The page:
Marijuana activists in Arizona managed to collect 420,000 signatures in an attempt to get legalization on the November ballot despite the coronavirus lockdown.
Although the measure needed only 237,645 valid signatures, activists behind the Smart and Safe Arizona initiative filed 420,000 signatures with the Arizona Secretary of State this week in what appears to be a nod to the cannabis culture term 4/20.
If successful, Arizona would become the 12th U.S. state to legalize recreational marijuana. Under the proposal, Arizonans aged 21 and over would be able to legally purchase up to an ounce of weed, while cannabis sales would be taxed at 16%.
Revenue generated from these taxes would go towards police training, community colleges, and the funding of substance abuse treatment and mental health programs, according to the group’s website.
Aside from the new jobs and revenue that legalization would provide, particularly important for the state’s post-coronavirus economy, the proposal also includes social equity provisions and lays out a scheme for the expungement of records for people with marijuana possession convictions.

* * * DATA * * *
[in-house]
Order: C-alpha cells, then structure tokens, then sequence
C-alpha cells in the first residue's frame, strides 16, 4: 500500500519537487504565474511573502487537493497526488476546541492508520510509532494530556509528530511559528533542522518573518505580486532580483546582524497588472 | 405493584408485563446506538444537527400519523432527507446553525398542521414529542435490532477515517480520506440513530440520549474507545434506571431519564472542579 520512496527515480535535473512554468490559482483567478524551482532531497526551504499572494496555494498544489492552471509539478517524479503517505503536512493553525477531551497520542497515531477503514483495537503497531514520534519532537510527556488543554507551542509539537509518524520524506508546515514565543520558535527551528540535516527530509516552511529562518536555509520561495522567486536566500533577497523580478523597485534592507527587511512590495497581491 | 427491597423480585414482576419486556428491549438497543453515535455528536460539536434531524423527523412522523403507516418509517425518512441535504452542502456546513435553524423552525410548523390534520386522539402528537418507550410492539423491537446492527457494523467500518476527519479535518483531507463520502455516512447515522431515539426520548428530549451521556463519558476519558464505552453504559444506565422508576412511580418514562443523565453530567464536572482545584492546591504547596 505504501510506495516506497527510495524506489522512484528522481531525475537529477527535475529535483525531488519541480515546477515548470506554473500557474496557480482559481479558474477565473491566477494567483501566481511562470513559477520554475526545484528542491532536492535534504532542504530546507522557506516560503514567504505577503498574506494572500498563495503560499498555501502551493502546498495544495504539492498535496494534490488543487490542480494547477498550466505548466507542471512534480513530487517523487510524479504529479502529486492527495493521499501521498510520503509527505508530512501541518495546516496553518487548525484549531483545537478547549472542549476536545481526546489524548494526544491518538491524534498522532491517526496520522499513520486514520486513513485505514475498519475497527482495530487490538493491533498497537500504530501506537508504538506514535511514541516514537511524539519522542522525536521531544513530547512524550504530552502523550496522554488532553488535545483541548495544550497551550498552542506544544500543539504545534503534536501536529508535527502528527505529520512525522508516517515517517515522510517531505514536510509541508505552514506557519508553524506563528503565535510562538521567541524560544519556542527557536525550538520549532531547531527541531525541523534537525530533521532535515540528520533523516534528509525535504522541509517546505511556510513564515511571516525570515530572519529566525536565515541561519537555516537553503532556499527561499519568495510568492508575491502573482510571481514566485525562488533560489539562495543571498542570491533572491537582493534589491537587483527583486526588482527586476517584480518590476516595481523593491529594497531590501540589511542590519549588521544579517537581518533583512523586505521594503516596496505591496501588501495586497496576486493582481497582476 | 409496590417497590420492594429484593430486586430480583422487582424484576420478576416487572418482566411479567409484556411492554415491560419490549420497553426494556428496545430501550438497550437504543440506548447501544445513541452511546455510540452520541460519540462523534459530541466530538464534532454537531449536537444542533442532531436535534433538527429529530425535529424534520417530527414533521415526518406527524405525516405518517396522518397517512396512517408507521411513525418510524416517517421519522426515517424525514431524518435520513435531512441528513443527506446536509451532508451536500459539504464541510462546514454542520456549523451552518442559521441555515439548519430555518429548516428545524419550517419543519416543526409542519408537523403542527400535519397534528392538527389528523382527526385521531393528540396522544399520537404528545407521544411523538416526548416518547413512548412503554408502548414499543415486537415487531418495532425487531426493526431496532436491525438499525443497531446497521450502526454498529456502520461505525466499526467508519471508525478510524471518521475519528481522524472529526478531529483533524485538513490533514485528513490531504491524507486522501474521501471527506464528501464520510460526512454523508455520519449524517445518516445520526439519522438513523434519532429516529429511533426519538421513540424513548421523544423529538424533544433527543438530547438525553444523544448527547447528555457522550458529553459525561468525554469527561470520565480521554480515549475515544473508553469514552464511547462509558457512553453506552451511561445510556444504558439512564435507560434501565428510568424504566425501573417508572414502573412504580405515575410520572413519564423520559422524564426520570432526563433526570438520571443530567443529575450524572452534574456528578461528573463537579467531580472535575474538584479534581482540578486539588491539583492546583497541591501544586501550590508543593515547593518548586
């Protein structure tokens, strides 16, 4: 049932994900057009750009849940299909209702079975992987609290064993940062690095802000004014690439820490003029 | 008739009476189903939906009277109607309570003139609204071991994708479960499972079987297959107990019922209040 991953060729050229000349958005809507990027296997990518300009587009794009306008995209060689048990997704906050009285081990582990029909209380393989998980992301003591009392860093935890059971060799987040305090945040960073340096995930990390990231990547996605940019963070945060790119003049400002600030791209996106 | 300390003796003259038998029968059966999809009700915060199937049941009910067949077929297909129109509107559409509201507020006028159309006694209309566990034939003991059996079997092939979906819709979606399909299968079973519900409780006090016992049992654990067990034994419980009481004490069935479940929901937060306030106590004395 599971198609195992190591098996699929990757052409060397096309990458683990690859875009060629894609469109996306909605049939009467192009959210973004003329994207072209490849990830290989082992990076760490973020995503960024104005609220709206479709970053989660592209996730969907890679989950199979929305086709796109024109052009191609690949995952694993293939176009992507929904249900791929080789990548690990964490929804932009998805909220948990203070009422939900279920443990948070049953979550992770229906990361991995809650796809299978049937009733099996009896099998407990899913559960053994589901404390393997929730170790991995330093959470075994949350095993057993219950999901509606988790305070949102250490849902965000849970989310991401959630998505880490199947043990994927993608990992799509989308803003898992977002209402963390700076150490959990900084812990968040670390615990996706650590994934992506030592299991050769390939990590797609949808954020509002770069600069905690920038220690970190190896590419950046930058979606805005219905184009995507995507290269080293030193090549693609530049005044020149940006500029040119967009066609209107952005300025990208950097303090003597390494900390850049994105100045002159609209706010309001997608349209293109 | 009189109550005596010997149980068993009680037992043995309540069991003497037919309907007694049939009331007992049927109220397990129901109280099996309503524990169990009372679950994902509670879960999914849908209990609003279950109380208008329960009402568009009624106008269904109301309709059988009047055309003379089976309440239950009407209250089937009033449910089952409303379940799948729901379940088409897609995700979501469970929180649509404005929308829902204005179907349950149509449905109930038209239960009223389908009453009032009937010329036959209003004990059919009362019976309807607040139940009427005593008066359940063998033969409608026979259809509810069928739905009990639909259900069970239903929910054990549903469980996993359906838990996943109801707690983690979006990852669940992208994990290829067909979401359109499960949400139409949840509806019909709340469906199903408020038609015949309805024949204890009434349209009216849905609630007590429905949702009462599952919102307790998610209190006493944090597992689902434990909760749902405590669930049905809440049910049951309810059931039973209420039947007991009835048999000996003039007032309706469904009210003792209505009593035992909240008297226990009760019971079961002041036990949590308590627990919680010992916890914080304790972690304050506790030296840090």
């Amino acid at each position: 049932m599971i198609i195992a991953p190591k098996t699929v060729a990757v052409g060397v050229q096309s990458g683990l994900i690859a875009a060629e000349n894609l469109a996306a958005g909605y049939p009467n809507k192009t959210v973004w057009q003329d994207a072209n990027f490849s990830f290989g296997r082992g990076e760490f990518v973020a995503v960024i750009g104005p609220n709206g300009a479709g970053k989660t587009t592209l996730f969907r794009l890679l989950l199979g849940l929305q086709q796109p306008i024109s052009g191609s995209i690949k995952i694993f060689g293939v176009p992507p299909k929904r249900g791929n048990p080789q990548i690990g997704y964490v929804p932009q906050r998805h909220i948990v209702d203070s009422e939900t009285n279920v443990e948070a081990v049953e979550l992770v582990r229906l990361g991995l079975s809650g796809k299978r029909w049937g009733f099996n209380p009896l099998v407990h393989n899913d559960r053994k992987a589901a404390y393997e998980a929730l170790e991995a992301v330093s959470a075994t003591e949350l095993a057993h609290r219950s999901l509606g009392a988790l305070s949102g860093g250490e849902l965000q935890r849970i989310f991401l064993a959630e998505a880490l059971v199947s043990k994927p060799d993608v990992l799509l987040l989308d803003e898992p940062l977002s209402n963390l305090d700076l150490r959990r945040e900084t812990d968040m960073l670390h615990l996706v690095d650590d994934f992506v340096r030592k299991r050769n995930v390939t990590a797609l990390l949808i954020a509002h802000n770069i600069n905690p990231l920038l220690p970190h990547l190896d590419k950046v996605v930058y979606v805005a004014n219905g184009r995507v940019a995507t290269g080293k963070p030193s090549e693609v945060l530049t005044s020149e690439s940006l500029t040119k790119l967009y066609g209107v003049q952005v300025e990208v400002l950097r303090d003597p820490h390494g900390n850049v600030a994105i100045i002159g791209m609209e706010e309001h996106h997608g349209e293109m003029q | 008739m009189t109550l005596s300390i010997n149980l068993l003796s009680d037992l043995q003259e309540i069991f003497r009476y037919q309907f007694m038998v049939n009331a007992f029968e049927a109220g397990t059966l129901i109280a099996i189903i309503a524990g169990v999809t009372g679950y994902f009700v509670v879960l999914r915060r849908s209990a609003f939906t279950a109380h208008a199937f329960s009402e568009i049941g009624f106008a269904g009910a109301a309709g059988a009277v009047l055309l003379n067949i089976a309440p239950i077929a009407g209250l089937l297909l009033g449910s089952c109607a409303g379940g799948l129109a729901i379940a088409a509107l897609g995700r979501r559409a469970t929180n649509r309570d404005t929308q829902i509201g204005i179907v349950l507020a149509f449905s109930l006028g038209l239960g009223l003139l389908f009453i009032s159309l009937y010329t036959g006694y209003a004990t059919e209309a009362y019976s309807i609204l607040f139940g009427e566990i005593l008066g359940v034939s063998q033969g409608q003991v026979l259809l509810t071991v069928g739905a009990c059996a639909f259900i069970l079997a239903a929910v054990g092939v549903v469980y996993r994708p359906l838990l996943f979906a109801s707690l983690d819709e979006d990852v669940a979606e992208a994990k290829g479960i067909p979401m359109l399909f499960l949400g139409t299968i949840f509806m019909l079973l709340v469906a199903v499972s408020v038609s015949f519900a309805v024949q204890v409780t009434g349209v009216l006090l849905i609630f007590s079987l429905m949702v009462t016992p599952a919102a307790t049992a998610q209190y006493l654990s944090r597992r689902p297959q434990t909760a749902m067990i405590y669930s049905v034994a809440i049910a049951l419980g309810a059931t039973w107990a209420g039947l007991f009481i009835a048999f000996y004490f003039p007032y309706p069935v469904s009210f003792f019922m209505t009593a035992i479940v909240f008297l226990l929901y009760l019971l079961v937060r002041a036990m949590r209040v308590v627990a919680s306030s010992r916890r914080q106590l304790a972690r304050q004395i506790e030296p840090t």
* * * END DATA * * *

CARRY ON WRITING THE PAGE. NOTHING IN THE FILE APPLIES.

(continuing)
“The most important component in this measure is the one least talked about. It gives people who were convicted of a minor offense a chance to get back on a leveled playing field through expungement. Arizona is the only state where simple marijuana possession remains a felony,” the campaign’s spokesperson Stacy Pearson told the Phoenix New Times.
The group began collecting signatures in September of 2019, but had to adapt to the challenges posed by the coronavirus pandemic these past several months. In May, the Arizona Supreme Court denied a request to gather signatures online for the initiative, forcing the campaign to think of new ways to meet its July 2 deadline.
Organizers decided to collect signatures in grocery stores and other places that people still visited during the COVID-19 lockdown, while also dropping by people’s houses in protective equipment in order to minimize the risk of spreading the virus.
Arizona has been experiencing a surge in coronavirus cases in recent weeks, along with Texas, California and Florida.
Cannabis legalization measures in New Jersey, South Dakota, and Mississippi have already made the 2020 ballot. Last month, marijuana legalization activists in Montana were also successful in turning in the necessary signatures to let voters decide whether to allow recreational marijuana in November.